Interactions make this simple day on the farm a fun one.

FARM THE FARM

Spend the day on the farm, caring for the animals.

Calling all farmers! Put on your overalls and boots, because we are going to the farm. Readers are first introduced to a sad cow, who just wants to graze the pasture. “Swing” open the gate (flap), and the cow is happy to go. Next, readers meet hungry, unhappy hens. Lift the flap to “sprinkle some food” and see them eating away. Moving along, readers find a pony who needs some primping. Turn down the flap to “brush” its mane and ta-da! The pony’s eyes are visible. Next, readers see an egg that’s too cold. When readers flip the flap to turn on the heat lamp, surprise! A duckling hatches. Oh no! The goat is hungry—move the flap to “feed” it from a bottle. Time to grab the clippers and “swipe” them across the sheep’s fleece. Lift the flap to see the happy, shaved sheep. Next, readers meet the pig from the cover, dismayed by the dust. Turn the flap to “twist the faucet” and make a muddy wallow. Finally, it’s time to pick up the poop. “Grab a shovel” and some grossed-out laughs before flipping the flap to clean it up. Reul’s expressive, funny cartoons give her animals lots of personality, and the highlighted verbs are robust additions to toddlers’ vocabularies.

Interactions make this simple day on the farm a fun one. (Board book. 2-6)

Pub Date: April 9, 2019

ISBN: 978-1-5344-0940-8

Page Count: 18

Publisher: Little Simon/Simon & Schuster

Review Posted Online: April 14, 2019

Kirkus Reviews Issue: May 15, 2019

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Plotless and pointless, the book clearly exists only because its celebrity author wrote it.

YOUR BABY'S FIRST WORD WILL BE DADA

A succession of animal dads do their best to teach their young to say “Dada” in this picture-book vehicle for Fallon.

A grumpy bull says, “DADA!”; his calf moos back. A sad-looking ram insists, “DADA!”; his lamb baas back. A duck, a bee, a dog, a rabbit, a cat, a mouse, a donkey, a pig, a frog, a rooster, and a horse all fail similarly, spread by spread. A final two-spread sequence finds all of the animals arrayed across the pages, dads on the verso and children on the recto. All the text prior to this point has been either iterations of “Dada” or animal sounds in dialogue bubbles; here, narrative text states, “Now everybody get in line, let’s say it together one more time….” Upon the turn of the page, the animal dads gaze round-eyed as their young across the gutter all cry, “DADA!” (except the duckling, who says, “quack”). Ordóñez's illustrations have a bland, digital look, compositions hardly varying with the characters, although the pastel-colored backgrounds change. The punch line fails from a design standpoint, as the sudden, single-bubble chorus of “DADA” appears to be emanating from background features rather than the baby animals’ mouths (only some of which, on close inspection, appear to be open). It also fails to be funny.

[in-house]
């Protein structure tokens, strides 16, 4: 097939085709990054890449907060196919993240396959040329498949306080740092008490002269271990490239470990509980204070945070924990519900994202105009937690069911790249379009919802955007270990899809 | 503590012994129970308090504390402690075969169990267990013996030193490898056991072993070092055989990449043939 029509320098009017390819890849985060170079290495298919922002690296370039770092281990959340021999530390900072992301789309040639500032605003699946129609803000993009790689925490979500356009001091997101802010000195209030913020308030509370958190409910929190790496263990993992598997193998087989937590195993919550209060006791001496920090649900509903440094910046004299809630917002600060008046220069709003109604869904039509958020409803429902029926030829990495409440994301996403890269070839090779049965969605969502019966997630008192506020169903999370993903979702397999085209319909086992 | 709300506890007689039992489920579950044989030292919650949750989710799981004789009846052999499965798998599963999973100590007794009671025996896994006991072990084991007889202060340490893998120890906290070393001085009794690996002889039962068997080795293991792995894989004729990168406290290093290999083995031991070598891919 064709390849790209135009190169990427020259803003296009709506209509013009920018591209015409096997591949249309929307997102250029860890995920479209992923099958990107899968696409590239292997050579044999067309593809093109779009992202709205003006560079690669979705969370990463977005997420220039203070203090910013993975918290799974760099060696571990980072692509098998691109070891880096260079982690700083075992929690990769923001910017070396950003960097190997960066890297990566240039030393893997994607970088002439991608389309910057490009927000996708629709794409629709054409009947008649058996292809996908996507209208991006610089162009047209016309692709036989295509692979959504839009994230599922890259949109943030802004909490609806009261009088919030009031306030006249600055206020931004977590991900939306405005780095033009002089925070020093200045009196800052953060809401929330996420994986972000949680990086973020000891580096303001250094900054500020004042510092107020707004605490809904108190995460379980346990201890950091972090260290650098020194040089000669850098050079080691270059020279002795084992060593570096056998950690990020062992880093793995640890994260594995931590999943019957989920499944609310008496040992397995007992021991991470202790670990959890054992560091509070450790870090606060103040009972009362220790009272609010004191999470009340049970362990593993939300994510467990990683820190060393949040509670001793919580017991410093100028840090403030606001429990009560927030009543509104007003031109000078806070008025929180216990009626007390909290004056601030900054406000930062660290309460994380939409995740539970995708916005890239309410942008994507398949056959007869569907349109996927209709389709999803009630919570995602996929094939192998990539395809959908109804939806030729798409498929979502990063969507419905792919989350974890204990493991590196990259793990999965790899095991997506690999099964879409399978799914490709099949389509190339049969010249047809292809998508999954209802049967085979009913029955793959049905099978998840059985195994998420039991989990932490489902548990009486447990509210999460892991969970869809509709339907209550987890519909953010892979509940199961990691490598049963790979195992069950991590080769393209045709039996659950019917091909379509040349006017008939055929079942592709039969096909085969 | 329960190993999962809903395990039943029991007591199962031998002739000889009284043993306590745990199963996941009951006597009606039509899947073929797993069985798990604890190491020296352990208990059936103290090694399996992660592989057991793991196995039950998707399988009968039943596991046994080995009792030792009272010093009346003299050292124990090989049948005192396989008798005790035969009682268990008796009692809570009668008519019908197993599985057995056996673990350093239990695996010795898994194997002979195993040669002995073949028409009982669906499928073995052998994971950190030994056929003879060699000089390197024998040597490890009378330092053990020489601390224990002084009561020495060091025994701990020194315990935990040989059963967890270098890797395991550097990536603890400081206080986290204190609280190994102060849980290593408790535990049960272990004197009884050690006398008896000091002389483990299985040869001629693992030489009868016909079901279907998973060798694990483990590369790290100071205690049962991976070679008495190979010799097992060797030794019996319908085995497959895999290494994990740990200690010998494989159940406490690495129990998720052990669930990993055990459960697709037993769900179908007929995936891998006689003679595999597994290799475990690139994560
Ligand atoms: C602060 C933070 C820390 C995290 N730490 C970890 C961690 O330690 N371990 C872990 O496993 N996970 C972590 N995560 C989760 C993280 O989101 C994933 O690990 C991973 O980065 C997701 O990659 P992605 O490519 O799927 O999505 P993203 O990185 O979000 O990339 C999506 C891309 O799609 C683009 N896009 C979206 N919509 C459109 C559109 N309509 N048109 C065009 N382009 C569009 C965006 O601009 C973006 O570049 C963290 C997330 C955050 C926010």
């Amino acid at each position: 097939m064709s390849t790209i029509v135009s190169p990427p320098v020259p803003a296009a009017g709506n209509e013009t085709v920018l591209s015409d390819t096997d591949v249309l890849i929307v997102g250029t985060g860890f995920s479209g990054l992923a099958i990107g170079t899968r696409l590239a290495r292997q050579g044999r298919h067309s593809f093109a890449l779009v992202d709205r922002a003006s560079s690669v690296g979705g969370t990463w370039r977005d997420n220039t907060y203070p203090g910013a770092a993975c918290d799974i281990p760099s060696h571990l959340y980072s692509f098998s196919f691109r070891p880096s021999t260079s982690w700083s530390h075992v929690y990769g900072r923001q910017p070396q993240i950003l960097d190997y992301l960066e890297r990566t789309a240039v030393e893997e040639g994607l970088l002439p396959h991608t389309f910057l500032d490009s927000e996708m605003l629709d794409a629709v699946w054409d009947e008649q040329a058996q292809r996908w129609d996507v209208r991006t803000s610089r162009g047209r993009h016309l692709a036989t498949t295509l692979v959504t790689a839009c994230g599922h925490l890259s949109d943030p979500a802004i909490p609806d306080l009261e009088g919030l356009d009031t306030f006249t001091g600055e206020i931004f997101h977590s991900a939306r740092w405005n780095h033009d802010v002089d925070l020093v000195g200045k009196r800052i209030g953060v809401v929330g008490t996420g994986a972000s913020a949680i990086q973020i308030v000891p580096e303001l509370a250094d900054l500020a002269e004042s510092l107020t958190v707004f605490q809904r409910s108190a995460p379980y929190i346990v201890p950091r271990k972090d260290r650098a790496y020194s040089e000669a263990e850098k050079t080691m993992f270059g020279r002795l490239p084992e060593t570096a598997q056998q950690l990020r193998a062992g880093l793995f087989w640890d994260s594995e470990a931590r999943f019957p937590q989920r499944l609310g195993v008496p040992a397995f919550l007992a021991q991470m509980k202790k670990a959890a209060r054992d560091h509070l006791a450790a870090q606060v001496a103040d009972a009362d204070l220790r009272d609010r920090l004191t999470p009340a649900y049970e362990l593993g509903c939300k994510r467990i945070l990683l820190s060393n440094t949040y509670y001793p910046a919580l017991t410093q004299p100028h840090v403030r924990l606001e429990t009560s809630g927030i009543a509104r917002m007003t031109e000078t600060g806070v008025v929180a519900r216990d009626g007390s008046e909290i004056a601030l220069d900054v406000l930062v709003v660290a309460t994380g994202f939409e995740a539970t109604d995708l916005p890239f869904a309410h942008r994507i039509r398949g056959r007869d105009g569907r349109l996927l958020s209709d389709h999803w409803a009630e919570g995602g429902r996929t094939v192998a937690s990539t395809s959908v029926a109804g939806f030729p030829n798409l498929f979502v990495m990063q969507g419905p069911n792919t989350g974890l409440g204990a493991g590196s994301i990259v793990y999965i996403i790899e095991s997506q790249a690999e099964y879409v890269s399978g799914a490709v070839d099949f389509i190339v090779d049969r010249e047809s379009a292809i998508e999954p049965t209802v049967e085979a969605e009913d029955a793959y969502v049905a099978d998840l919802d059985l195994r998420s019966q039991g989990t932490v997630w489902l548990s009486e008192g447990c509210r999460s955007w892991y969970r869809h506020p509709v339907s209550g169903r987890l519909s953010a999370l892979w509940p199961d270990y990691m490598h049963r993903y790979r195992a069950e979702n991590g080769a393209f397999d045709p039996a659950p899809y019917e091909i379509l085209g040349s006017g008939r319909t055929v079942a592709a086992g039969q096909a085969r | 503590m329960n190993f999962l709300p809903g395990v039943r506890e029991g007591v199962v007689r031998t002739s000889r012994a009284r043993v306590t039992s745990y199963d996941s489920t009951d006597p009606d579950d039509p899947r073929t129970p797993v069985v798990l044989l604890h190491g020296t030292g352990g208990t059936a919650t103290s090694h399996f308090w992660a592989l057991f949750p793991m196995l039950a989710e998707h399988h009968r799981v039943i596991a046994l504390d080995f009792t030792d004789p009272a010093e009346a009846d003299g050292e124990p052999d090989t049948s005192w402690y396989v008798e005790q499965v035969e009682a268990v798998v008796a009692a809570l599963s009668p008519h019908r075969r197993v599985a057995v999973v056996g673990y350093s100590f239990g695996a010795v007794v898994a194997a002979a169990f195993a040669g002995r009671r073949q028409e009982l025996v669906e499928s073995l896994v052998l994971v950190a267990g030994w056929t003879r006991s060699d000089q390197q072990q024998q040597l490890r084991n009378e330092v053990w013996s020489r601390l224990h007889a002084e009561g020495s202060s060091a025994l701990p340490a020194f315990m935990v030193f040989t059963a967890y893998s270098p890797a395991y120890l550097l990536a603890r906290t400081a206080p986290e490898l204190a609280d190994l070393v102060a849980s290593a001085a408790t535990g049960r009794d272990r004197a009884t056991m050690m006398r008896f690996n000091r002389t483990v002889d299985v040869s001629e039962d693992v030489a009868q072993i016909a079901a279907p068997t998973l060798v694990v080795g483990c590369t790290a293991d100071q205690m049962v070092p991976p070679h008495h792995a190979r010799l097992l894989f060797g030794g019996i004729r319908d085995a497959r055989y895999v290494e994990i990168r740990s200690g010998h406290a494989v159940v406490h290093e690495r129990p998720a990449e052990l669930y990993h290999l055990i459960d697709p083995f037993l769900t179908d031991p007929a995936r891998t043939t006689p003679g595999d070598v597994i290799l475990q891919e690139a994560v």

Plotless and pointless, the book clearly exists only because its celebrity author wrote it. (Picture book. 3-5)

Pub Date: June 9, 2015

ISBN: 978-1-250-00934-0

Page Count: 32

Publisher: Feiwel & Friends

Review Posted Online: April 15, 2015

Kirkus Reviews Issue: May 1, 2015

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Ideal for any community where children count.

COUNTING ON COMMUNITY

A difficult concept is simply and strikingly illustrated for the very youngest members of any community, with a counting exercise to boot.

From the opening invitation, “Living in community, / it's a lot of FUN! / Lets count the ways. / Lets start with ONE,” Nagaro shows an urban community that is multicultural, supportive, and happy—exactly like the neighborhoods that many families choose to live and raise their children in. Text on every other page rhymes unobtrusively. Unlike the vocabulary found in A Is for Activist (2013), this book’s is entirely age-appropriate (though some parents might not agree that picketing is a way to show “that we care”). In A Is for Activist, a cat was hidden on each page; this time, finding the duck is the game. Counting is almost peripheral to the message. On the page with “Seven bikes and scooters and helmets to share,” identifying toys in an artistic heap is confusing. There is only one helmet for five toys, unless you count the second helmet worn by the girl riding a scooter—but then there are eight items, not seven. Seven helmets and seven toys would have been clearer. That quibble aside, Nagara's graphic design skills are evident, with deep colors, interesting angles, and strong lines, in a mix of digital collage and ink.

Ideal for any community where children count. (Board book. 2-5)

Pub Date: Sept. 15, 2015

ISBN: 978-1-60980-632-3

Page Count: 24

Publisher: Triangle Square Books for Young Readers

Review Posted Online: July 27, 2015

Kirkus Reviews Issue: Jan. 1, 2016

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